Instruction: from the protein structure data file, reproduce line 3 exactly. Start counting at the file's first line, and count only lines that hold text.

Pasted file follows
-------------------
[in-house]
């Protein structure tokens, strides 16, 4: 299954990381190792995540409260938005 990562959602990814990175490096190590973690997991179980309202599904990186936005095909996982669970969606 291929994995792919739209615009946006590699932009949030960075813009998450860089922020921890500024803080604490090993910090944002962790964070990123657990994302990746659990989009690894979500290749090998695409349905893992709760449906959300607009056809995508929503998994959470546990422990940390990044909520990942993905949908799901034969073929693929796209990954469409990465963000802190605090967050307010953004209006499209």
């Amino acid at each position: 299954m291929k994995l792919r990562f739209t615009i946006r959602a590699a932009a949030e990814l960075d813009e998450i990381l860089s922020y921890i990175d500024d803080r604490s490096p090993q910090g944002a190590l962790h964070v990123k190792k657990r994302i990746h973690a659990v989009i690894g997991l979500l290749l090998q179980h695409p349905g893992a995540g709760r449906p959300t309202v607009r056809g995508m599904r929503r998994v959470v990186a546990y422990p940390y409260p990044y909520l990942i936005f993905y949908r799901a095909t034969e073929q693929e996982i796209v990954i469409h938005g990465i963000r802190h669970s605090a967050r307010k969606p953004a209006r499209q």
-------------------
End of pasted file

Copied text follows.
């Amino acid at each position: 299954m291929k994995l792919r990562f739209t615009i946006r959602a590699a932009a949030e990814l960075d813009e998450i990381l860089s922020y921890i990175d500024d803080r604490s490096p090993q910090g944002a190590l962790h964070v990123k190792k657990r994302i990746h973690a659990v989009i690894g997991l979500l290749l090998q179980h695409p349905g893992a995540g709760r449906p959300t309202v607009r056809g995508m599904r929503r998994v959470v990186a546990y422990p940390y409260p990044y909520l990942i936005f993905y949908r799901a095909t034969e073929q693929e996982i796209v990954i469409h938005g990465i963000r802190h669970s605090a967050r307010k969606p953004a209006r499209q």